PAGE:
Amid concerns from the ACLU of Wisconsin, Madison is backing off its controversial panhandling ordinance and also reviewing the arrests and jailing of homeless or poor people for failure to pay fines.
The city is issuing unconstitutional citations for peaceful panhandling and jailing poor people who aren’t paying court-ordered fines and “must undertake significant changes in policy and practice” to comply with state and federal law, ACLU attorney Karyn Rotker wrote to city attorney Michael May in a six-page letter dated Jan. 5.
On Thursday, May said he will recommend that police suspend enforcement of the city’s 2012 panhandling ordinance “in total” due to court decisions in the past six months and concerns raised by the ACLU’s letter.
“We’ve been looking at it for some time. The (ACLU) letter caused us to look at it more closely now,” May said late Thursday afternoon. Until there’s a new decision by the U.S. Supreme Court, “we’re not going to put the city at risk.”
“In light of the constitutional problems we have identified, we are pleased with the recommendation to suspend enforcement of the panhandling ordinance, and we hope and assume that this recommendation will be followed,” Rotker said Thursday evening.
The police still will have tools to address clear abuses such as yelling and screaming at someone, physically demanding money, or blocking a pathway, May said, using laws that prohibit disorderly conduct, battery, trespassing and obstructing traffic.
“I’m disappointed,” said Downtown Ald. Mike Verveer, 4th District, a sponsor of the ordinance, who agrees with May’s legal analysis that the ordinance appears unconstitutional. “Panhandling is absolutely a quality-of-life issue for many, many Downtown residents and visitors.”
Verveer said he’s concerned about more aggressive panhandling, but said, “I do have faith the most egregious cases can be cited and dealt with through existing ordinances.”
Arrests over fines
The ACLU is “wrong” in assertions that the city is improperly arresting and jailing poor people for failing to pay fines, but the city is taking concerns seriously and will research them, May said.
The city, Rotker’s letter says, “appears to have incarcerated impoverished residents, including homeless people charged with panhandling ordinance violations, when they are unable to pay their court-ordered fines.”
Former Ald. Brenda Konkel, an outspoken advocate for the homeless, has been analyzing municipal court records and said police seem to be using incarceration, or the threat of it, as a tool to discourage unwanted behaviors.
“I’ve seen the allegations from (Konkel). We’ve heard it from others,” May said. “Our judgment, at this time, is we have not been doing anything improper.”
Those who are cited and later arrested have an opportunity to appear before Municipal Judge Dan Koval, who is “very, very good” about creating payment plans and opportunities for community service, May said.
Still, “we want to get the facts,” May said.
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Verveer, who also praised Koval’s handling of warrants, said it is worthwhile to review how police, the city attorney’s office and the municipal court handle cases.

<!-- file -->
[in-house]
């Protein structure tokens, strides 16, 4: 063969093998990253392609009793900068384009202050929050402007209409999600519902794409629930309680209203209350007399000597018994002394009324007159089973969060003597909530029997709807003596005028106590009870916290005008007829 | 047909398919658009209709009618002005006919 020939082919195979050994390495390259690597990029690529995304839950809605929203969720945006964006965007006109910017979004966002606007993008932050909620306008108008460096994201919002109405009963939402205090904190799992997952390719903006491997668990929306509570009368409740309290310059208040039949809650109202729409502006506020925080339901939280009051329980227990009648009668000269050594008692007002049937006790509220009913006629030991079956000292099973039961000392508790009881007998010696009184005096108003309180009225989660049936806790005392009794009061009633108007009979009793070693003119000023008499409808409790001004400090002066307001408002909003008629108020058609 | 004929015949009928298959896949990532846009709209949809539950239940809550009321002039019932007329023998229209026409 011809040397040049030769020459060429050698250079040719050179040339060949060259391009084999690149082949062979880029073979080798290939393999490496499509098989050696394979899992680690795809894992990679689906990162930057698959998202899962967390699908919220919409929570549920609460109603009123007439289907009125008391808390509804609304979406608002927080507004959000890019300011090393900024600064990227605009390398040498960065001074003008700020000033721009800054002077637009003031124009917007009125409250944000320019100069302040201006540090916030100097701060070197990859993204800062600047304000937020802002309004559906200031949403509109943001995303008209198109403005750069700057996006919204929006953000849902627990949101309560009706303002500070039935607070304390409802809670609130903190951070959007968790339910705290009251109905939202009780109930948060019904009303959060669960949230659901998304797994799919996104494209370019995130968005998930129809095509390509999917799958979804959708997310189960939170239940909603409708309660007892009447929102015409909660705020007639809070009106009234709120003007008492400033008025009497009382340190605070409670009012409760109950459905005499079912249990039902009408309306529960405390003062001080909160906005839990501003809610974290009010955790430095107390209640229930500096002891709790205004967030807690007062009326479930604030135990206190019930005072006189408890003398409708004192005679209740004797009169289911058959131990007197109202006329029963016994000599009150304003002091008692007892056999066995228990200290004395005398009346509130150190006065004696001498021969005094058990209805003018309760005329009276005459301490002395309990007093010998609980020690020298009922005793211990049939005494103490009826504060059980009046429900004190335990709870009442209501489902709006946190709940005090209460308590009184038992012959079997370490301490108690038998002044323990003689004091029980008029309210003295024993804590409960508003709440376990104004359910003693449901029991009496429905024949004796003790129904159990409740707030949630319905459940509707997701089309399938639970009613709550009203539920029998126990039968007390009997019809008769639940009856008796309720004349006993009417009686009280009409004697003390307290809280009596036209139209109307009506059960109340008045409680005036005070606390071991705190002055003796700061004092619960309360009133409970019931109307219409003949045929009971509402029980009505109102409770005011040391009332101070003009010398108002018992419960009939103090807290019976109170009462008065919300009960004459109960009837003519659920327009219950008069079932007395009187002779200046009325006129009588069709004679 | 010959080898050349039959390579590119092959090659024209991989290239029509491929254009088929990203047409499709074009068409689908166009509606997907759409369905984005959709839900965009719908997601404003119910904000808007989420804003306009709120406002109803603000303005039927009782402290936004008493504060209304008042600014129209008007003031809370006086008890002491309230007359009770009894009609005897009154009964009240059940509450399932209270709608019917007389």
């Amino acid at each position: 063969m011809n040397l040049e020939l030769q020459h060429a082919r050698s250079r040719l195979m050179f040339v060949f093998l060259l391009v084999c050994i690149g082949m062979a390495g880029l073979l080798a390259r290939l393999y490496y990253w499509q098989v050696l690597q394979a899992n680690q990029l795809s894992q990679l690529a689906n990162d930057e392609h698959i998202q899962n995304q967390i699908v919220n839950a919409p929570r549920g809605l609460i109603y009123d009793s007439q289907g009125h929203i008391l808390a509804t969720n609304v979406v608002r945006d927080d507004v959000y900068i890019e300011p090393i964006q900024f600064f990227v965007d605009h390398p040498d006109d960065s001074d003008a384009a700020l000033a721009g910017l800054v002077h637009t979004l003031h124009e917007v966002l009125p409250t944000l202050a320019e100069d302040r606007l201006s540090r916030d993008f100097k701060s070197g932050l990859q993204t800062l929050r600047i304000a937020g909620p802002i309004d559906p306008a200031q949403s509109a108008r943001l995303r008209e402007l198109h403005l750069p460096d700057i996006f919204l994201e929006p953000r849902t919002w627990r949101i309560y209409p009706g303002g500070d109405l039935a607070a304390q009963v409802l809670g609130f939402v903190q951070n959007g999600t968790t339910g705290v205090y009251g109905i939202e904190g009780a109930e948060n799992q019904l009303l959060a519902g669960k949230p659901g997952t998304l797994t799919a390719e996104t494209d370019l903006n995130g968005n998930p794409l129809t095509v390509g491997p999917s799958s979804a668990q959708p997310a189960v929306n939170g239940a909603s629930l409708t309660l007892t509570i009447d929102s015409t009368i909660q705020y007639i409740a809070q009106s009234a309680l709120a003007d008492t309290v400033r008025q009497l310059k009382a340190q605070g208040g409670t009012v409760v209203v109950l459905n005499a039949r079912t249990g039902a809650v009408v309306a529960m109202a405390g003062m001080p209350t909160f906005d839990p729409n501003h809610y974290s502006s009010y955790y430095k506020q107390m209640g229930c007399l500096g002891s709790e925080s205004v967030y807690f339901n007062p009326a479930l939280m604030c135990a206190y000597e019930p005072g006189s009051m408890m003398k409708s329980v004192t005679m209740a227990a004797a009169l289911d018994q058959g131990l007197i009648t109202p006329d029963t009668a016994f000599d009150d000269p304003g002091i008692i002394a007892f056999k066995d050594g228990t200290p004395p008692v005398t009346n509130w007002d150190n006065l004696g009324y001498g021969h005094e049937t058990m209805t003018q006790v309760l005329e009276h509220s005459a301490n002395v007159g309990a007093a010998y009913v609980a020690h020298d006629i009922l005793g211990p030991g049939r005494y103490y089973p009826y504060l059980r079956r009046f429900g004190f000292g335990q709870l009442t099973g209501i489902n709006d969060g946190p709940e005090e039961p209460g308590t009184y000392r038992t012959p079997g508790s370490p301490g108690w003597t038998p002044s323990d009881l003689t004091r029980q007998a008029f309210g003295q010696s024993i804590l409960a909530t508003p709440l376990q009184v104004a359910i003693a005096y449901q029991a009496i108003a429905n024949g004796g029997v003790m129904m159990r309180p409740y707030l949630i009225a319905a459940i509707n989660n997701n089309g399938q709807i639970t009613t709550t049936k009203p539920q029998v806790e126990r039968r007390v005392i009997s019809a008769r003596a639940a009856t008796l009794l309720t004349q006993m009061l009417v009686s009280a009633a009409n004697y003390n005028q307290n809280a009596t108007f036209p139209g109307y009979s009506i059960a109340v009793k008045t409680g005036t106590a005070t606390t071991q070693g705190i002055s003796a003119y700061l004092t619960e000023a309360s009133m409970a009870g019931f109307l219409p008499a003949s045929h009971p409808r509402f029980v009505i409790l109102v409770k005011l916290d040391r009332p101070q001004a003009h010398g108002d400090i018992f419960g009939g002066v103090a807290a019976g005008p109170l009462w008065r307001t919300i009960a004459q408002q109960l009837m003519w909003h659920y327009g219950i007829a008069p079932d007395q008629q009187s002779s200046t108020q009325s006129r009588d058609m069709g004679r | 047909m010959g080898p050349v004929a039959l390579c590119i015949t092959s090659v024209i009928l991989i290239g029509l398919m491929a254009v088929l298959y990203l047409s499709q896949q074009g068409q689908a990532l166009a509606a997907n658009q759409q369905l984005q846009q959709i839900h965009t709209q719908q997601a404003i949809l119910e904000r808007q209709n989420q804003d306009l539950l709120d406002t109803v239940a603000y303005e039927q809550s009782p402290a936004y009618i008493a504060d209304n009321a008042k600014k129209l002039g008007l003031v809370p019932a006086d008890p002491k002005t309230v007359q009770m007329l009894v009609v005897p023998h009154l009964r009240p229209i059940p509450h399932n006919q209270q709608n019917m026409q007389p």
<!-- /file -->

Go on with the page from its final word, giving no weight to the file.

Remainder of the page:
Central Police District officials and Koval could not be reached late Thursday afternoon.
Before 2012, the city banned aggressive and menacing panhandling citywide, and also had a citywide prohibition of any panhandling within 50 feet of an ATM, 25 feet of a sidewalk cafe or intersection, and certain distances from commercial buildings.
In August 2012, the City Council kept the ban on aggressive and menacing panhandling but made changes, including a ban on any panhandling in the Central Business District — essentially Capitol Square and State Street and one block in either direction.
It also aligned the citywide ban near ATMs, sidewalk cafes, and intersections to 25 feet, added a ban within 25 feet of establishments with an alcohol license, and dropped the ban from commercial buildings.
The changes were made to close loopholes in the law that allowed near constant panhandling in some specific areas on State Street, where people who weren’t homeless had even established a racket by enforcing who could panhandle in certain spots, Verveer said.
The ACLU has been concerned about that ordinance since it was passed, and increased pressure in August after a federal appeals court in Chicago said a panhandling law in Springfield, Illinois, can’t discriminate on the content of a speaker’s words, such as asking for money.
On Aug. 26, May emailed the ACLU that he had advised police to stop issuing general citations for panhandling while tickets for aggressive panhandling and soliciting vehicles in the streets would remain enforceable.
Now, it’s clear the Madison police have continued to enforce location-based components against peaceful panhandlers, Rotker wrote to May this week.
In her letter, Rotker cites nine “apparently unconstitutional citations, none of which indicate that there was a threat to public safety,” between Aug. 18 and Oct. 14.
Also, the city doesn’t appear to have conducted any training on this issue, she wrote.
“You can’t ban a kind of speech in public areas because people find it disgusting,” she said in an interview.
“Madison has been drawing the line in ways that violate protected speech. They need to go back to the drawing board.”